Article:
Long Form

* Robert Conroy, Castro's Bomb (Kindle)
* Robert Conroy, Himmler's War (Baen Books)
* Jeff Greenfield, Then Everything Changed (Putnam)
* Ian R MacLeod, Wake Up and Dream (PS Publishing)
* Ian McDonald, Planesrunner (Pyr)
* Ekaterina Sedia, Heart of Iron (Prime)
* Lavie Tidhar, Camera Obscura (Angry Robot)

The Sidewise Awards for Alternate History were conceived in late 1995
to honor the best allohistorical genre publications of the year. The
first awards were announced in summer 1996 and honored works from
1995. The award takes its name from Murray Leinster's 1934 short story
"Sidewise in Time," in which a strange storm causes portions of Earth
to swap places with their analogs from other timelines.
 
For more information, contact Steven H Silver at shsilver@sfsite.com
or go to http://www.uchronia.net/sidewise.

Saturday, June 9, 2012

Great Expectations - Part II


What’s the Matter?
Being inexplicably dropped into the past, as happens to Martin Padway, is intrinsically interesting, as is Davy’s discovery that he can teleport to any place he has previously been.  Consequently, in both cases, the Situation is presented almost immediately with little or no set-up.  Padway is dumped into Late Antiquity already on the fourth page of the text.  Davy “jumps” on the second page.  The reader blinks and says WTF?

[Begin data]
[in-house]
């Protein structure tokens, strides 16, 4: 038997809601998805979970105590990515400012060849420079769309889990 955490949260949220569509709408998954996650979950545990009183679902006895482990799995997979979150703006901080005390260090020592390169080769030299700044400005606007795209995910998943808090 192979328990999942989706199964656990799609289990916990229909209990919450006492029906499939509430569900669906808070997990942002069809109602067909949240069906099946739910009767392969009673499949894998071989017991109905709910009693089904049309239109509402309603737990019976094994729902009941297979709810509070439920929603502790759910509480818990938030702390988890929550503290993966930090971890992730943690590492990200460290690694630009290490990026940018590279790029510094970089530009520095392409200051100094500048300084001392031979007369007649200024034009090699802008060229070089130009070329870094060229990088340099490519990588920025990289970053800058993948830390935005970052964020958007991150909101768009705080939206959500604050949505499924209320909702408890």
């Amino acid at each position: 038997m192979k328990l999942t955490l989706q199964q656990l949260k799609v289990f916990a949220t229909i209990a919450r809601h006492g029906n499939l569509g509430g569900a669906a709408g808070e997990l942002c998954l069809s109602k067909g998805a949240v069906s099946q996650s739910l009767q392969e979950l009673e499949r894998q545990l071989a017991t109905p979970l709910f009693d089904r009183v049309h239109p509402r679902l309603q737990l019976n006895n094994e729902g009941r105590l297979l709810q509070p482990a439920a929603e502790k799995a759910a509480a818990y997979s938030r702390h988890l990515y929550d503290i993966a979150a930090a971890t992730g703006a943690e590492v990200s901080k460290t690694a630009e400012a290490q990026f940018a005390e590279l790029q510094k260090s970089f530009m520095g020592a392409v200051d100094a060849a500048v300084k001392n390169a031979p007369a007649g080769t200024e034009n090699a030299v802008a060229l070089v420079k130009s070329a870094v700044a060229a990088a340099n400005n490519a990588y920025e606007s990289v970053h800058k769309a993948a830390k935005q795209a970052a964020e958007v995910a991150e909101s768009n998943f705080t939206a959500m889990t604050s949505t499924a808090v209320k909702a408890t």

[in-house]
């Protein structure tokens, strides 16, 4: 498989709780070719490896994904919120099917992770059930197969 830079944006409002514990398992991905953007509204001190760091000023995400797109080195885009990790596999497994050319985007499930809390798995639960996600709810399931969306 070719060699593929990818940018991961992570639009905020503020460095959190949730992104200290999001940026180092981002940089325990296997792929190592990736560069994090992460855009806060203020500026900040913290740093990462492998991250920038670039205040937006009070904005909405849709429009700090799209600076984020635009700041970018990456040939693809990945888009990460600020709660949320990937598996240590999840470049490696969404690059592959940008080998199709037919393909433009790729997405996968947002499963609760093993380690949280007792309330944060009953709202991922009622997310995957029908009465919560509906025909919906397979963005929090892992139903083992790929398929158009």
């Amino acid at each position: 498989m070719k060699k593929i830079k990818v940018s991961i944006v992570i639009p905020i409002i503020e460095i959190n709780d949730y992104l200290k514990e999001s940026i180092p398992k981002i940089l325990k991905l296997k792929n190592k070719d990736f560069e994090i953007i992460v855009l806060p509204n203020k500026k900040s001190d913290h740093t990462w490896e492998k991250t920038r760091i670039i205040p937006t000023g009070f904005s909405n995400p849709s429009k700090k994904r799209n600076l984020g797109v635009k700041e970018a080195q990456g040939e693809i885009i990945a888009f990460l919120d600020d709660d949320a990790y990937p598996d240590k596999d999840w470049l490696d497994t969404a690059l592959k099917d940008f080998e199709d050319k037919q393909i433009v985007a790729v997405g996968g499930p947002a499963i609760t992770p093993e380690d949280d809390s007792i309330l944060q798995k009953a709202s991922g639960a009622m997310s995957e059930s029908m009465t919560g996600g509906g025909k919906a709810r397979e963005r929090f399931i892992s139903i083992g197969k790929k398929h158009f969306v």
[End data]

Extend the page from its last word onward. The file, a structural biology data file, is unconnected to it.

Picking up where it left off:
Great Expectations: Part I


There is no answer to boredom.  -- Katherine Fullerton Gerould
No one will read your story if it isn’t interesting.  So one of the first problems of a fiction writer is to make his story interesting.  It must be interesting to the writer (else he will not complete it) and it must be interesting to the reader.  Since reader interests vary widely, and in particular may vary from your own, this may seem a shot in the dark, a pig in the poke, a bird in the bush, a vote for…  You get the picture.  But while there is no royal road to story-writing, there are certain peasant footpaths.